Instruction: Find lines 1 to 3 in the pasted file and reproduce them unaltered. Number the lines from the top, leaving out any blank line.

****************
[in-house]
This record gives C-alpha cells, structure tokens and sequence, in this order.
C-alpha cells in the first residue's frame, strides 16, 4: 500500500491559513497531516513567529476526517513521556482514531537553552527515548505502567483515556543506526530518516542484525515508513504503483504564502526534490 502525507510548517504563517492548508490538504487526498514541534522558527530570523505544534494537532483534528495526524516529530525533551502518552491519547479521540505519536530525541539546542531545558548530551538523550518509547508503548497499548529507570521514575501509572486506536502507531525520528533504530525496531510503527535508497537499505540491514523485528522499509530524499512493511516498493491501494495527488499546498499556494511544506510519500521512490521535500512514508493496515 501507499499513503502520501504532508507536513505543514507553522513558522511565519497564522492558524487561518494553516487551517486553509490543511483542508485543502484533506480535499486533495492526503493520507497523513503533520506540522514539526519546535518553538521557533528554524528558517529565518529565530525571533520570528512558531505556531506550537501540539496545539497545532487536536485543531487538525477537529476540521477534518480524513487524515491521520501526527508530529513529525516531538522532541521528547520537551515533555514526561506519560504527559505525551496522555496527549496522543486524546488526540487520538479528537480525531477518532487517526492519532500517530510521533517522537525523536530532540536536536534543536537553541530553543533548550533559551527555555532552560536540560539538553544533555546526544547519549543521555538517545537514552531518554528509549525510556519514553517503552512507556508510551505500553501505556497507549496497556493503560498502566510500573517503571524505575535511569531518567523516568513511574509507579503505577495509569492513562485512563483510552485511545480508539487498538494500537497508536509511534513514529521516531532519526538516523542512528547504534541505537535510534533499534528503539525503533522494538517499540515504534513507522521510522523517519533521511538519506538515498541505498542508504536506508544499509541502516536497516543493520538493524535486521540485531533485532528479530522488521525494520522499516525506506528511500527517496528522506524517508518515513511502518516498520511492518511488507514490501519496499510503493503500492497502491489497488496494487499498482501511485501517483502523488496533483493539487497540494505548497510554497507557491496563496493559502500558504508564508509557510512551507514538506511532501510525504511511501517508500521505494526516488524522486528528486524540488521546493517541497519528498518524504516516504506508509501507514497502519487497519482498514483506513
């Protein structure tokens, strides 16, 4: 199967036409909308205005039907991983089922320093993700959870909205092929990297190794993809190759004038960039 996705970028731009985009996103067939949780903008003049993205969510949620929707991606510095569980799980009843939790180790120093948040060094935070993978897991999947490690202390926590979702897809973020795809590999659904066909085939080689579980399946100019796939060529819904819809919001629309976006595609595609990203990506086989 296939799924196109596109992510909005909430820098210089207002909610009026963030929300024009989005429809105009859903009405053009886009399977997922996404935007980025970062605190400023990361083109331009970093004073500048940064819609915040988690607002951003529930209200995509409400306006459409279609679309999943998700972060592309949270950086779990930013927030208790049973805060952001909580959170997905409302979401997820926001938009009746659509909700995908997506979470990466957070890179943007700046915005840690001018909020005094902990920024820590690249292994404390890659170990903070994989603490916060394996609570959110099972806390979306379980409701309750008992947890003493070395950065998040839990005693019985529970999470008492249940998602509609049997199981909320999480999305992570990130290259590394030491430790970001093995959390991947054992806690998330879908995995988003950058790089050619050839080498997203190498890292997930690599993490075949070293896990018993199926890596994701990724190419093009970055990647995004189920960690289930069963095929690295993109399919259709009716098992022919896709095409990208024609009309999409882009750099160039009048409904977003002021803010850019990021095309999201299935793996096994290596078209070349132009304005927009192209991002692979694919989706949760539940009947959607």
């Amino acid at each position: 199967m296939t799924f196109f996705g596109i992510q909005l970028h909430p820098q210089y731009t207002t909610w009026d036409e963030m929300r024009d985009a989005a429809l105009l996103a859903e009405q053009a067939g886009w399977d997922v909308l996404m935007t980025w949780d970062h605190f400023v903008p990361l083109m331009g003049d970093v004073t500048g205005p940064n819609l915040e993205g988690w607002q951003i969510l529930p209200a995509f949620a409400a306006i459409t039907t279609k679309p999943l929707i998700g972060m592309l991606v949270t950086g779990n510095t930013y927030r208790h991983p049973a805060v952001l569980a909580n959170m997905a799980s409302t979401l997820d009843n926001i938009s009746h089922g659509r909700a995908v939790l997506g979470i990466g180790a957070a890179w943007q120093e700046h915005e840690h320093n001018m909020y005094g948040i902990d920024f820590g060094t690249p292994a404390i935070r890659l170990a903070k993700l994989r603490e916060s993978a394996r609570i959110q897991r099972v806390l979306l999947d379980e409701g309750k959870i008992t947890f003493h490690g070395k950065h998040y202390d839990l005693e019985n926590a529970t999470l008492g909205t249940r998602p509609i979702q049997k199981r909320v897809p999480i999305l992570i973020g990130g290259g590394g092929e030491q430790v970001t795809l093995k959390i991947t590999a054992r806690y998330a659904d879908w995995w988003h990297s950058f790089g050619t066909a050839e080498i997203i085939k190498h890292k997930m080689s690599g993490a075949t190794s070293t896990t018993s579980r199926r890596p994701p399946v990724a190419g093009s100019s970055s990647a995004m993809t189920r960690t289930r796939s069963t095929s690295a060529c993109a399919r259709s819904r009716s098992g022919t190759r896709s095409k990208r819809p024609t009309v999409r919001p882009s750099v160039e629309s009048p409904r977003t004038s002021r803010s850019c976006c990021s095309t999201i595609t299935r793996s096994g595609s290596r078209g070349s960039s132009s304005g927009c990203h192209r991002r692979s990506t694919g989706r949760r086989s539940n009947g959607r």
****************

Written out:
[in-house]
This record gives C-alpha cells, structure tokens and sequence, in this order.
C-alpha cells in the first residue's frame, strides 16, 4: 500500500491559513497531516513567529476526517513521556482514531537553552527515548505502567483515556543506526530518516542484525515508513504503483504564502526534490 502525507510548517504563517492548508490538504487526498514541534522558527530570523505544534494537532483534528495526524516529530525533551502518552491519547479521540505519536530525541539546542531545558548530551538523550518509547508503548497499548529507570521514575501509572486506536502507531525520528533504530525496531510503527535508497537499505540491514523485528522499509530524499512493511516498493491501494495527488499546498499556494511544506510519500521512490521535500512514508493496515 501507499499513503502520501504532508507536513505543514507553522513558522511565519497564522492558524487561518494553516487551517486553509490543511483542508485543502484533506480535499486533495492526503493520507497523513503533520506540522514539526519546535518553538521557533528554524528558517529565518529565530525571533520570528512558531505556531506550537501540539496545539497545532487536536485543531487538525477537529476540521477534518480524513487524515491521520501526527508530529513529525516531538522532541521528547520537551515533555514526561506519560504527559505525551496522555496527549496522543486524546488526540487520538479528537480525531477518532487517526492519532500517530510521533517522537525523536530532540536536536534543536537553541530553543533548550533559551527555555532552560536540560539538553544533555546526544547519549543521555538517545537514552531518554528509549525510556519514553517503552512507556508510551505500553501505556497507549496497556493503560498502566510500573517503571524505575535511569531518567523516568513511574509507579503505577495509569492513562485512563483510552485511545480508539487498538494500537497508536509511534513514529521516531532519526538516523542512528547504534541505537535510534533499534528503539525503533522494538517499540515504534513507522521510522523517519533521511538519506538515498541505498542508504536506508544499509541502516536497516543493520538493524535486521540485531533485532528479530522488521525494520522499516525506506528511500527517496528522506524517508518515513511502518516498520511492518511488507514490501519496499510503493503500492497502491489497488496494487499498482501511485501517483502523488496533483493539487497540494505548497510554497507557491496563496493559502500558504508564508509557510512551507514538506511532501510525504511511501517508500521505494526516488524522486528528486524540488521546493517541497519528498518524504516516504506508509501507514497502519487497519482498514483506513